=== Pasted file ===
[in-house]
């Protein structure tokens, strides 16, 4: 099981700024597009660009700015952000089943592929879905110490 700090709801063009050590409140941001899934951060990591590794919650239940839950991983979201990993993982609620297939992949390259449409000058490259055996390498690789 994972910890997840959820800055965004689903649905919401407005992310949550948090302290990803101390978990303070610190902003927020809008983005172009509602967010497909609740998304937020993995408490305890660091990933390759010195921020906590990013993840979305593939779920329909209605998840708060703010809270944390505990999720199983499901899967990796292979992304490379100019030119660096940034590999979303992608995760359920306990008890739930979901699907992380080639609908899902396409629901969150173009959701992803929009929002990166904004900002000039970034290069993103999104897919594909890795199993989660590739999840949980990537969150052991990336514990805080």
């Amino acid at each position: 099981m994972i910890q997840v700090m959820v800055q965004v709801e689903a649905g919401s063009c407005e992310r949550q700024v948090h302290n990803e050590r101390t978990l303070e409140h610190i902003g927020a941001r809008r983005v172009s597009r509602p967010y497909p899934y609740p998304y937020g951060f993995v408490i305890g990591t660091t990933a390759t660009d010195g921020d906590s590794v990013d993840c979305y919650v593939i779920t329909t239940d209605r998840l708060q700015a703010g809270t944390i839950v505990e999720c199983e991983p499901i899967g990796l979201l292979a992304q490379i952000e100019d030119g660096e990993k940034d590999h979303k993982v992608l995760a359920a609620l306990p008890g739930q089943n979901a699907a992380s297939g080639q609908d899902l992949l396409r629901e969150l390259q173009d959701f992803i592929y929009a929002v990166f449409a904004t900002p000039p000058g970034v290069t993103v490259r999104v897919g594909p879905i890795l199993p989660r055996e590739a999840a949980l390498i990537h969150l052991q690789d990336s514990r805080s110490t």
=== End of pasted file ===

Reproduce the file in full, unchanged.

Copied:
[in-house]
């Protein structure tokens, strides 16, 4: 099981700024597009660009700015952000089943592929879905110490 700090709801063009050590409140941001899934951060990591590794919650239940839950991983979201990993993982609620297939992949390259449409000058490259055996390498690789 994972910890997840959820800055965004689903649905919401407005992310949550948090302290990803101390978990303070610190902003927020809008983005172009509602967010497909609740998304937020993995408490305890660091990933390759010195921020906590990013993840979305593939779920329909209605998840708060703010809270944390505990999720199983499901899967990796292979992304490379100019030119660096940034590999979303992608995760359920306990008890739930979901699907992380080639609908899902396409629901969150173009959701992803929009929002990166904004900002000039970034290069993103999104897919594909890795199993989660590739999840949980990537969150052991990336514990805080």
């Amino acid at each position: 099981m994972i910890q997840v700090m959820v800055q965004v709801e689903a649905g919401s063009c407005e992310r949550q700024v948090h302290n990803e050590r101390t978990l303070e409140h610190i902003g927020a941001r809008r983005v172009s597009r509602p967010y497909p899934y609740p998304y937020g951060f993995v408490i305890g990591t660091t990933a390759t660009d010195g921020d906590s590794v990013d993840c979305y919650v593939i779920t329909t239940d209605r998840l708060q700015a703010g809270t944390i839950v505990e999720c199983e991983p499901i899967g990796l979201l292979a992304q490379i952000e100019d030119g660096e990993k940034d590999h979303k993982v992608l995760a359920a609620l306990p008890g739930q089943n979901a699907a992380s297939g080639q609908d899902l992949l396409r629901e969150l390259q173009d959701f992803i592929y929009a929002v990166f449409a904004t900002p000039p000058g970034v290069t993103v490259r999104v897919g594909p879905i890795l199993p989660r055996e590739a999840a949980l390498i990537h969150l052991q690789d990336s514990r805080s110490t």